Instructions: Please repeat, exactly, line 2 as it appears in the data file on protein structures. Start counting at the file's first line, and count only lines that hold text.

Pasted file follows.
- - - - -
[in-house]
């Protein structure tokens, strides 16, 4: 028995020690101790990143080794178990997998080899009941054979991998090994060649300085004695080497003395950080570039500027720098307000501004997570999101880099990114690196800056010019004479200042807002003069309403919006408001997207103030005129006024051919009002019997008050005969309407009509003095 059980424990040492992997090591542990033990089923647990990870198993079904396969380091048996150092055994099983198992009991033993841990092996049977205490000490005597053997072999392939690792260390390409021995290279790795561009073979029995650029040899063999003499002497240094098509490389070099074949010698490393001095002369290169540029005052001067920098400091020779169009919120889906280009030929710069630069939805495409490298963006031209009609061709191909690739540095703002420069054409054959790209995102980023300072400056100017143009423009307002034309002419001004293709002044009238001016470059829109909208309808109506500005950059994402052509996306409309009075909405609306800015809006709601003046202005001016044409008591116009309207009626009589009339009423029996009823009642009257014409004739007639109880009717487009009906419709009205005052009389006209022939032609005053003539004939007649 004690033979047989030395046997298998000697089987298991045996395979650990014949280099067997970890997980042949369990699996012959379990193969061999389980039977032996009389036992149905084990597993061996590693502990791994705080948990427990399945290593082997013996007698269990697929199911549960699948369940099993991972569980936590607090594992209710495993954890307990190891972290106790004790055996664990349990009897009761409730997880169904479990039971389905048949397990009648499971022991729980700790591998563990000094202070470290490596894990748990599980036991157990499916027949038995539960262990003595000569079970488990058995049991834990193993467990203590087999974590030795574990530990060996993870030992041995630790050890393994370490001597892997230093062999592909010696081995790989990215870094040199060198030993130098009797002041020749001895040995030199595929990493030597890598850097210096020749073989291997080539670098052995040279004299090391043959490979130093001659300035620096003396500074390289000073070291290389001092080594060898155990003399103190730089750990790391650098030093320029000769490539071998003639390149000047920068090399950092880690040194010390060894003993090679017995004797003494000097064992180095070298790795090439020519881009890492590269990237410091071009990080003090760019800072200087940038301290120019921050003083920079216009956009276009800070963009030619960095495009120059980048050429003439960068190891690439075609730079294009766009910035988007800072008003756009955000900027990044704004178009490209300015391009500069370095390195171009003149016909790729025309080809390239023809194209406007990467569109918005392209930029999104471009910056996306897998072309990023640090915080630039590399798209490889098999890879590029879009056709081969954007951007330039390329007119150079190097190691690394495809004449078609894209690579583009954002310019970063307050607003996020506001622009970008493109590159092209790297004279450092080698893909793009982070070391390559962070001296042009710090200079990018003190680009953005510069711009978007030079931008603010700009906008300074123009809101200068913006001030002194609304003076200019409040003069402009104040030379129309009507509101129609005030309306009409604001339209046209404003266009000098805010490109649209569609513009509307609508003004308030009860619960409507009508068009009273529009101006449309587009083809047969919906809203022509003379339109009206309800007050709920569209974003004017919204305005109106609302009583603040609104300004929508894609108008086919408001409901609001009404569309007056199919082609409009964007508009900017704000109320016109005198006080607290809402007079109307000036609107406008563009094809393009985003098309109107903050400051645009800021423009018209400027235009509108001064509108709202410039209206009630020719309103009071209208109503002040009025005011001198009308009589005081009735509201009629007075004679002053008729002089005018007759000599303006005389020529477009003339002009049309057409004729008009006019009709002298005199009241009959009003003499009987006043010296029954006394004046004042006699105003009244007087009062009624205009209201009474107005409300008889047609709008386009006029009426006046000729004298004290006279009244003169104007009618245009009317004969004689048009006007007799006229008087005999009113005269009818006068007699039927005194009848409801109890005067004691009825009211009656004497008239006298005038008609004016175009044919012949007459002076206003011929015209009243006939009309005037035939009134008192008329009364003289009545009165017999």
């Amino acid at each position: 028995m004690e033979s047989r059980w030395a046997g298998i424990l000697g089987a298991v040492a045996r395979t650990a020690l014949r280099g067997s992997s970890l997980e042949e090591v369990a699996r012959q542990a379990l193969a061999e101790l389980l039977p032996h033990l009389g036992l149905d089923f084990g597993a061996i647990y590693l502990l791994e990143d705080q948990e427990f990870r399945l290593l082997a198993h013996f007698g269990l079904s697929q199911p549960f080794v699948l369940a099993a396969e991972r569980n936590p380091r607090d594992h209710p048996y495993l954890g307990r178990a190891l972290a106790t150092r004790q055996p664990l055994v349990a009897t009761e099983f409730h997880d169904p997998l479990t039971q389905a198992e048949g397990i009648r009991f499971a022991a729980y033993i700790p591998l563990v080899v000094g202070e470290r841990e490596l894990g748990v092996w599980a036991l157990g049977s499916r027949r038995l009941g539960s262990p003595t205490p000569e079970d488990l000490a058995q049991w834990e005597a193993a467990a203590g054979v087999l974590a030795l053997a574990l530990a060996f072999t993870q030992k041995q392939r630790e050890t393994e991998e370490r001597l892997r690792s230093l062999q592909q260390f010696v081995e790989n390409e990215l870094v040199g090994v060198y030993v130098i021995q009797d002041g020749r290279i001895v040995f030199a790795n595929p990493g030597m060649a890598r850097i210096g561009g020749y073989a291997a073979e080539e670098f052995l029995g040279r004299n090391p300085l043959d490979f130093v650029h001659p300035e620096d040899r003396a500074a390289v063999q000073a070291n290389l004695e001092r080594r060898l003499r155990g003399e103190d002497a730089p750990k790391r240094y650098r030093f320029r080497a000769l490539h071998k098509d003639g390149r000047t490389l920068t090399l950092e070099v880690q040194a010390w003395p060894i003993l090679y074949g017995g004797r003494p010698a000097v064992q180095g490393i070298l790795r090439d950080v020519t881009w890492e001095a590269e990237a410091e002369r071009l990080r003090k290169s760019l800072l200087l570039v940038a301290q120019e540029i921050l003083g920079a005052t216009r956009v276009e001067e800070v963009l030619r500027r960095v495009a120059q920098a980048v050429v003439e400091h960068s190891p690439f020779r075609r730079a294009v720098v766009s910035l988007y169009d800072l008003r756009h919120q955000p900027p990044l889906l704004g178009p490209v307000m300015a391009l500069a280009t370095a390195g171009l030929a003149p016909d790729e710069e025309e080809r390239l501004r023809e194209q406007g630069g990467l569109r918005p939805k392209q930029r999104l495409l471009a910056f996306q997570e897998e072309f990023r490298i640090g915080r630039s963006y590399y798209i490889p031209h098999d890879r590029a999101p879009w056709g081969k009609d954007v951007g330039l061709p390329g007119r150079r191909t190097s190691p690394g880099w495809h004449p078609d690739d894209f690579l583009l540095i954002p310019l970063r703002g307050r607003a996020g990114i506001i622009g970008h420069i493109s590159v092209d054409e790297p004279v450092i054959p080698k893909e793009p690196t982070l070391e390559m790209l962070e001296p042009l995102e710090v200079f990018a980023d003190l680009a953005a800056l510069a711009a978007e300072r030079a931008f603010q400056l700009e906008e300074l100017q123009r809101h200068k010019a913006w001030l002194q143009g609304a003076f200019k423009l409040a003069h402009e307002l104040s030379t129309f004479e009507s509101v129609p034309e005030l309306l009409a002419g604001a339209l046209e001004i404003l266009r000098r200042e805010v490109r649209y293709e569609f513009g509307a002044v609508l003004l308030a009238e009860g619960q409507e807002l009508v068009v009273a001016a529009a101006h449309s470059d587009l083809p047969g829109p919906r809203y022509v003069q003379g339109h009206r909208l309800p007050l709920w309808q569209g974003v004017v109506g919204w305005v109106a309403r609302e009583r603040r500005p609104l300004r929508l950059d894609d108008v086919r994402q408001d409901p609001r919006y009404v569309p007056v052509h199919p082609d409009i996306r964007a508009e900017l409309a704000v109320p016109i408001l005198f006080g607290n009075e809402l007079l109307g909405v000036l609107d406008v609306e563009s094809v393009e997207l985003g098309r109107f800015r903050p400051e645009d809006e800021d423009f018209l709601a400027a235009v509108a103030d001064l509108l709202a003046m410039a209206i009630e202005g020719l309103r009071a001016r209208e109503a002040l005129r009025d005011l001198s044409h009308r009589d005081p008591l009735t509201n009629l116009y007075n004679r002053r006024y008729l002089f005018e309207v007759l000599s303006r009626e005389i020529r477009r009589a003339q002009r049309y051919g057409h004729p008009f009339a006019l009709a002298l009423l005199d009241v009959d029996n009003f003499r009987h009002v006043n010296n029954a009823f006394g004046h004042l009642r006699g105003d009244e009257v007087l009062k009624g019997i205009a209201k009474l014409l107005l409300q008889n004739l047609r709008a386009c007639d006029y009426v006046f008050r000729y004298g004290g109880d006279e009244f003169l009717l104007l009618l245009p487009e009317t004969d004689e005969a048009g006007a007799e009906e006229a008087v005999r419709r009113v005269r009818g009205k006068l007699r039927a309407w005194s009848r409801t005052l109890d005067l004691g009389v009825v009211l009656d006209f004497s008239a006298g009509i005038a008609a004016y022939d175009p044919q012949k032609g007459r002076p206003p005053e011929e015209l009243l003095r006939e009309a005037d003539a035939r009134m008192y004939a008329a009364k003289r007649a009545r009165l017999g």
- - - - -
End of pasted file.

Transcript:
């Protein structure tokens, strides 16, 4: 028995020690101790990143080794178990997998080899009941054979991998090994060649300085004695080497003395950080570039500027720098307000501004997570999101880099990114690196800056010019004479200042807002003069309403919006408001997207103030005129006024051919009002019997008050005969309407009509003095 059980424990040492992997090591542990033990089923647990990870198993079904396969380091048996150092055994099983198992009991033993841990092996049977205490000490005597053997072999392939690792260390390409021995290279790795561009073979029995650029040899063999003499002497240094098509490389070099074949010698490393001095002369290169540029005052001067920098400091020779169009919120889906280009030929710069630069939805495409490298963006031209009609061709191909690739540095703002420069054409054959790209995102980023300072400056100017143009423009307002034309002419001004293709002044009238001016470059829109909208309808109506500005950059994402052509996306409309009075909405609306800015809006709601003046202005001016044409008591116009309207009626009589009339009423029996009823009642009257014409004739007639109880009717487009009906419709009205005052009389006209022939032609005053003539004939007649 004690033979047989030395046997298998000697089987298991045996395979650990014949280099067997970890997980042949369990699996012959379990193969061999389980039977032996009389036992149905084990597993061996590693502990791994705080948990427990399945290593082997013996007698269990697929199911549960699948369940099993991972569980936590607090594992209710495993954890307990190891972290106790004790055996664990349990009897009761409730997880169904479990039971389905048949397990009648499971022991729980700790591998563990000094202070470290490596894990748990599980036991157990499916027949038995539960262990003595000569079970488990058995049991834990193993467990203590087999974590030795574990530990060996993870030992041995630790050890393994370490001597892997230093062999592909010696081995790989990215870094040199060198030993130098009797002041020749001895040995030199595929990493030597890598850097210096020749073989291997080539670098052995040279004299090391043959490979130093001659300035620096003396500074390289000073070291290389001092080594060898155990003399103190730089750990790391650098030093320029000769490539071998003639390149000047920068090399950092880690040194010390060894003993090679017995004797003494000097064992180095070298790795090439020519881009890492590269990237410091071009990080003090760019800072200087940038301290120019921050003083920079216009956009276009800070963009030619960095495009120059980048050429003439960068190891690439075609730079294009766009910035988007800072008003756009955000900027990044704004178009490209300015391009500069370095390195171009003149016909790729025309080809390239023809194209406007990467569109918005392209930029999104471009910056996306897998072309990023640090915080630039590399798209490889098999890879590029879009056709081969954007951007330039390329007119150079190097190691690394495809004449078609894209690579583009954002310019970063307050607003996020506001622009970008493109590159092209790297004279450092080698893909793009982070070391390559962070001296042009710090200079990018003190680009953005510069711009978007030079931008603010700009906008300074123009809101200068913006001030002194609304003076200019409040003069402009104040030379129309009507509101129609005030309306009409604001339209046209404003266009000098805010490109649209569609513009509307609508003004308030009860619960409507009508068009009273529009101006449309587009083809047969919906809203022509003379339109009206309800007050709920569209974003004017919204305005109106609302009583603040609104300004929508894609108008086919408001409901609001009404569309007056199919082609409009964007508009900017704000109320016109005198006080607290809402007079109307000036609107406008563009094809393009985003098309109107903050400051645009800021423009018209400027235009509108001064509108709202410039209206009630020719309103009071209208109503002040009025005011001198009308009589005081009735509201009629007075004679002053008729002089005018007759000599303006005389020529477009003339002009049309057409004729008009006019009709002298005199009241009959009003003499009987006043010296029954006394004046004042006699105003009244007087009062009624205009209201009474107005409300008889047609709008386009006029009426006046000729004298004290006279009244003169104007009618245009009317004969004689048009006007007799006229008087005999009113005269009818006068007699039927005194009848409801109890005067004691009825009211009656004497008239006298005038008609004016175009044919012949007459002076206003011929015209009243006939009309005037035939009134008192008329009364003289009545009165017999």